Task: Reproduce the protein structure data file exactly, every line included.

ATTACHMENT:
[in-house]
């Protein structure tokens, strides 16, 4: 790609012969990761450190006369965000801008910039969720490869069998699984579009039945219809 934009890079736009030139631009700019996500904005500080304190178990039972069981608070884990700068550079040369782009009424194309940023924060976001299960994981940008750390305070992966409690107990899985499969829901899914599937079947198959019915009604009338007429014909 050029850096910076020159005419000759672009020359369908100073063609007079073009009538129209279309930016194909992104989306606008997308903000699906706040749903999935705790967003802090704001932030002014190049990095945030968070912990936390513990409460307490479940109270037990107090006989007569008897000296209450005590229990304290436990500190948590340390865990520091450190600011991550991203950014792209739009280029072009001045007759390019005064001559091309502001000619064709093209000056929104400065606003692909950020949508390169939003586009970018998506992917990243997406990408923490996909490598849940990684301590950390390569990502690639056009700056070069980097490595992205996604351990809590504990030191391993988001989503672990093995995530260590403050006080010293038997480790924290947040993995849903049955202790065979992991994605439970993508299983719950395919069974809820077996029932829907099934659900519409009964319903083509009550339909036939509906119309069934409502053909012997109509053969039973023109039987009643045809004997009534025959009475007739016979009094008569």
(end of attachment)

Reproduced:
[in-house]
């Protein structure tokens, strides 16, 4: 790609012969990761450190006369965000801008910039969720490869069998699984579009039945219809 934009890079736009030139631009700019996500904005500080304190178990039972069981608070884990700068550079040369782009009424194309940023924060976001299960994981940008750390305070992966409690107990899985499969829901899914599937079947198959019915009604009338007429014909 050029850096910076020159005419000759672009020359369908100073063609007079073009009538129209279309930016194909992104989306606008997308903000699906706040749903999935705790967003802090704001932030002014190049990095945030968070912990936390513990409460307490479940109270037990107090006989007569008897000296209450005590229990304290436990500190948590340390865990520091450190600011991550991203950014792209739009280029072009001045007759390019005064001559091309502001000619064709093209000056929104400065606003692909950020949508390169939003586009970018998506992917990243997406990408923490996909490598849940990684301590950390390569990502690639056009700056070069980097490595992205996604351990809590504990030191391993988001989503672990093995995530260590403050006080010293038997480790924290947040993995849903049955202790065979992991994605439970993508299983719950395919069974809820077996029932829907099934659900519409009964319903083509009550339909036939509906119309069934409502053909012997109509053969039973023109039987009643045809004997009534025959009475007739016979009094008569």